‘We the Pragmatists’

Since 1993, when the last statehood bill for residential and commercial portions of the Districts people like me who are statehood advocates have been met with eye rolls and been dismissed by voting rights groups as dreamers, idealists, absolutists, irrational because of our commitment to the only bill that will make us equal citizens. At a community event one time a staffer from a prominent DC Voting Rights group even said to me in a very condescending way “you just don’t understand how things work” when explaining to me that her organization’s incremental approach was better. And while some call us dreamers, idealists, and absolutists in a derogatory manner those terms should be looked at and treated as compliments. It is time however to add another term to the litany of words used to describe statehood activists and that is “pragmatists.” For twenty years we’ve been marginalized by folks who talk big about statehood in front of cameras, funders, and voters but who never step foot in the Halls of Congress to push statehood, yet in spite of them statehood is still the issue that comes back to the forefront because it is our ultimate goal and has the most support in Congress.

In 2013, statehood activists thanks to decades of hard work all of a sudden are not only the absolutists and dreamers but we’re also now the pragmatists in the “DC Voting Rights” community. In 2012, at the end of the 112th Congress for the first time since 1993 there was both a statehood bill in the House and the Senate. In 2013, in the 113th Congress, there is now once again both a statehood bill in the House (HR 292) and the Senate (S 132). These bills slowly but surely continue to add cosponsors thanks to the hard and not so glamorous work of citizen activists who have been meeting with House and Senate offices to advocate for the statehood bills. The New Columbia Admission Act is the ONLY piece of legislation of the list of DC Voting Rights bills that is before both Houses of Congress thus making it the most practical bill to pass, if any.

There will be no Senate hearings about one vote in the House because that bill doesn’t exist in the Senate (and is constitutionally questionable). There will be no Senate hearing about a bill to give us two Senators and one vote in the House because that bill doesn’t exist in the Senate (and is constitutionally questionable). There will be no nearing on a constitutional amendment because no one has offered that either. The New Columbia Admission Act is what we have before the Senate and the House and it is sponsored by a widely respected Senator by both parties, Sen. Tom Carper (D-DE), who also happens to be the chair of the Homeland Security and Government Affairs Committee. The statehood bill while still highly unlikely to get passed in this Congress is probably the only bill that we’ll at least get a hearing on this Congress and is thus the bill for District citizens to concentrate their efforts and energy on.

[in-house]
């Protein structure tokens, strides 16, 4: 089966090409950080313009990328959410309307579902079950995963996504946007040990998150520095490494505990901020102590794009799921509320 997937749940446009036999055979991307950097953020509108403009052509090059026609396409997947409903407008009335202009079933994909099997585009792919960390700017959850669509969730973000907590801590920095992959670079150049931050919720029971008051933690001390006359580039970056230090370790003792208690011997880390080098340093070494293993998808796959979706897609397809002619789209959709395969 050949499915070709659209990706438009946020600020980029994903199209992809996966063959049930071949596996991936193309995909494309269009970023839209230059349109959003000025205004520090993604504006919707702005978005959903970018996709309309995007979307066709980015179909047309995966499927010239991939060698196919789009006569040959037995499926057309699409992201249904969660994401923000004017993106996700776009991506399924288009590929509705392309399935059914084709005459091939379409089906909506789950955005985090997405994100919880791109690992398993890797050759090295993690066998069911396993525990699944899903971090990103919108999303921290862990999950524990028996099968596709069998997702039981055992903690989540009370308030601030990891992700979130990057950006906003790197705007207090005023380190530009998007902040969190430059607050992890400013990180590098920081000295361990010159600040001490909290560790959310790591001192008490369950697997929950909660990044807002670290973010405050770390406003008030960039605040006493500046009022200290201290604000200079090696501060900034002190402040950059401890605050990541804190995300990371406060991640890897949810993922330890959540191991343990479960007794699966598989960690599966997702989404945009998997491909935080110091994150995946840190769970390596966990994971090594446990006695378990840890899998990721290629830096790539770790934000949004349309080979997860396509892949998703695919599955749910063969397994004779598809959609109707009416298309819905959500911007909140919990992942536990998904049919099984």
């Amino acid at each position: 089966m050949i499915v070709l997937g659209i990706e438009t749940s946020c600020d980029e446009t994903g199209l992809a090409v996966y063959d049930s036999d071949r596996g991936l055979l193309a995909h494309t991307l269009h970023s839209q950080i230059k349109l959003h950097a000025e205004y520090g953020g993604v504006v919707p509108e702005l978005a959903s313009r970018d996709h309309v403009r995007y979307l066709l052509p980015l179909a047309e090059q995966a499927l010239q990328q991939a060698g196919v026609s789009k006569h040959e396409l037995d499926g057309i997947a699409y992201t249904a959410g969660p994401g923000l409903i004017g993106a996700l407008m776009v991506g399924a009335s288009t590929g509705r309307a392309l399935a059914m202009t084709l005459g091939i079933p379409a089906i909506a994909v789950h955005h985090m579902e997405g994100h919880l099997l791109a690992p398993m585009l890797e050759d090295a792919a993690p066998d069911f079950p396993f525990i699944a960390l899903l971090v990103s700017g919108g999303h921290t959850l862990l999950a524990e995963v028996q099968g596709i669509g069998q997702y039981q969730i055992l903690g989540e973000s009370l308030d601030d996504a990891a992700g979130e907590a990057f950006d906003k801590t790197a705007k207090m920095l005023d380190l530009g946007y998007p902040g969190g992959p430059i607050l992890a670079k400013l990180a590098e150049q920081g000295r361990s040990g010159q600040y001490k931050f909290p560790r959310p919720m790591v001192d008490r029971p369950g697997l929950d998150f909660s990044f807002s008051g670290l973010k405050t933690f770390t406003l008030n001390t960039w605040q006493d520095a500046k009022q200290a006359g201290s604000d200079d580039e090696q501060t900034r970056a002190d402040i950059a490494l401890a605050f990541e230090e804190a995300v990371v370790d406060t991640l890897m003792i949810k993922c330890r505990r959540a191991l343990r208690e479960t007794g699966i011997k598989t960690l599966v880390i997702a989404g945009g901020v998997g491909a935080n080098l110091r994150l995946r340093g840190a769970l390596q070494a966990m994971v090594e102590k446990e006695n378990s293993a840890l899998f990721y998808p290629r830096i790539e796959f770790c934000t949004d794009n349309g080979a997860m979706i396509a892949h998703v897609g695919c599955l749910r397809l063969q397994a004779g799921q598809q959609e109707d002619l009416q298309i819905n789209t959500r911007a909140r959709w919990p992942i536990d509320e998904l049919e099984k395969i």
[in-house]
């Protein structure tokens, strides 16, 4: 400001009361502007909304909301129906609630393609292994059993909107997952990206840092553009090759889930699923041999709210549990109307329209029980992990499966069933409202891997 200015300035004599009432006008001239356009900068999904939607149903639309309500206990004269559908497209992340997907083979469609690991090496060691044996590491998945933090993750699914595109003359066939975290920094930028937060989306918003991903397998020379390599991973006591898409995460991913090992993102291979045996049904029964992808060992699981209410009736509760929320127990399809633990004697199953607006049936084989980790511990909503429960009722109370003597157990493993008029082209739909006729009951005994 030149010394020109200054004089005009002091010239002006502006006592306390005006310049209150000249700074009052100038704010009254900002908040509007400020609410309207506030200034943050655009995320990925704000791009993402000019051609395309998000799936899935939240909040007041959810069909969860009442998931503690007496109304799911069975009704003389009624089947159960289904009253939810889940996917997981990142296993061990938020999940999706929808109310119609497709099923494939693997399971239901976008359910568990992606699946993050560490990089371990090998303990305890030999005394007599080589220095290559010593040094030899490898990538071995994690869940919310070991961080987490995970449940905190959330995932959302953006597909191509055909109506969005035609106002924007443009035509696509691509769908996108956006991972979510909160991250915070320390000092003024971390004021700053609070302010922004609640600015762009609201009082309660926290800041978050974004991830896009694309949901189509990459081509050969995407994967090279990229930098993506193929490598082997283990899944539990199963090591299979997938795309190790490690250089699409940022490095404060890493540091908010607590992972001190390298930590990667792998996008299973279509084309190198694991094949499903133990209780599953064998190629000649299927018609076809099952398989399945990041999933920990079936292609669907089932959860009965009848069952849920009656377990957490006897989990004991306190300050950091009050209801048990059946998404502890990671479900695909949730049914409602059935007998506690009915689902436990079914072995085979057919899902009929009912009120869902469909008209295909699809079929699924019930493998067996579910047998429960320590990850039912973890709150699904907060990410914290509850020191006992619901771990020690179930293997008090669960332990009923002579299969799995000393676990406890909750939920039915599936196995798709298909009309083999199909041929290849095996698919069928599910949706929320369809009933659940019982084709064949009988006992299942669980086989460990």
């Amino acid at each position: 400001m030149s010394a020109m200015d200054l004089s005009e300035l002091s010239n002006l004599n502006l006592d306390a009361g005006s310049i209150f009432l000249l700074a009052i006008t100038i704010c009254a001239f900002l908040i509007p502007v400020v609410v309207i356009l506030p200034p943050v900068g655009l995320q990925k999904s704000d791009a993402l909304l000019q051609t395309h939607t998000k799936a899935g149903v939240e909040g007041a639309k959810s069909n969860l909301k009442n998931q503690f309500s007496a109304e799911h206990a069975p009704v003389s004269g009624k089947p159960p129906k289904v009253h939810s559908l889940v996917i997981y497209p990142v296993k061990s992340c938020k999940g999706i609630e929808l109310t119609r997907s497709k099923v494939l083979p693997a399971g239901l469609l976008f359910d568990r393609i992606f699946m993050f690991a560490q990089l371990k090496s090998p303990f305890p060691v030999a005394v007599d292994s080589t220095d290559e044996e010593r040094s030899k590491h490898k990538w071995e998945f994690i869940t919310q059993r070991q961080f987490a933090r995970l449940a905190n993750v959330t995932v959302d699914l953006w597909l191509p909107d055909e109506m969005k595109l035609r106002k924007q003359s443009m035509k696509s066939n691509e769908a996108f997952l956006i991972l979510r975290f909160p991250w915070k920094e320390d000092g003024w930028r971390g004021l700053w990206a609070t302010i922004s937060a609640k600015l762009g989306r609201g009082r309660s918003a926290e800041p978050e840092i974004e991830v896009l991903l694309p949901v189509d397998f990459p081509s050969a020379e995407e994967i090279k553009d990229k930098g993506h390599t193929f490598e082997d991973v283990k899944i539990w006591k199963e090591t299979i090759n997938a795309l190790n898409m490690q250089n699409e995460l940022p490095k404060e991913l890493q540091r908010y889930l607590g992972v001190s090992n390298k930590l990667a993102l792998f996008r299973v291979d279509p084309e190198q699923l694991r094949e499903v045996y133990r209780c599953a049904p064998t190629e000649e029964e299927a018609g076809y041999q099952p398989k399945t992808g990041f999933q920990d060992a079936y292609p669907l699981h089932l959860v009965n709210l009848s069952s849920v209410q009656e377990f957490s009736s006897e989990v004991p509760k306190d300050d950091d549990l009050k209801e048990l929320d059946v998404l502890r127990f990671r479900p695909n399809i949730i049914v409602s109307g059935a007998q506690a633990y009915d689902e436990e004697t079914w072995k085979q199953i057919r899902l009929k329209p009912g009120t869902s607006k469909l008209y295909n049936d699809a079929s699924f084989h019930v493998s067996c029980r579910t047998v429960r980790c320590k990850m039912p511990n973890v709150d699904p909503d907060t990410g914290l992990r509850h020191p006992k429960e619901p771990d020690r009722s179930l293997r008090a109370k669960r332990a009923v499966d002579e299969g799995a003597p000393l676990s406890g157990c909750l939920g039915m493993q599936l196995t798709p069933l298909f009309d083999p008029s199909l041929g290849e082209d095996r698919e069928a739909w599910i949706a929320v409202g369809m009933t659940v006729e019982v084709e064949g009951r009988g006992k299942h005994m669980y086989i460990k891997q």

The statehood bill has a sound constitutional backing given that the bill would still maintain a small federal District (NewColumbia_StateMap1) and replicates history when Congress shrunk the size of the District in 1846/7 when it ceded land back to Virginia. And while we are grateful to our kindred spirits and neighbors in Hawaii who have passed legislation to call for a constitutional amendment to get us full voting rights the process for a constitutional amendment is much harder than for statehood. For statehood both Houses of Congress pass the bill by a simple majority (yes, I know about filibusters) then the President signs the bill into law. For a constitutional amendment to pass it would need 2/3 of each House of Congress to vote for it and then need to be ratified by ¾ of the states which is a much higher bar than the statehood bill. The one other key component about statehood that no other piece of legislation or constitutional amendment has is that there is no way to revoke statehood. Laws can be rescinded and constitutional amendments can be repealed but statehood is permanent. Doesn’t that sound pragmatic?

As leaders and citizens around the District look at our future it’s time to leave the past twenty years of incrementalism in the past and focus on the present. The statehood bill, while still a long shot, is the only bill before both Houses of Congress. The statehood bill is the only bill that would make us full and equal citizens. The statehood bill is the only bill that might be able to rally support from both the far left and the far right due to its constitutionality and call to fairness. And the statehood bill is the only permanent piece of legislation among the suite of DC Voting Rights bills. So as we move forward to continue our lobby efforts in Congress and to educate the nation about what we want isn’t it time that we all rally around the only bill that makes us full and equal citizens? It’s long past time that we coalesce around something that unites us as dreamers, idealists, absolutists, and yes, as pragmatists and that something is called statehood.

Josh Burch

Brookland

We’re meeting with staff on the Hill on a regular basis and are happy to come speak to civic groups about our work to push and promote the statehood cause. For more information email us at unitedforstatehood@gmail.com

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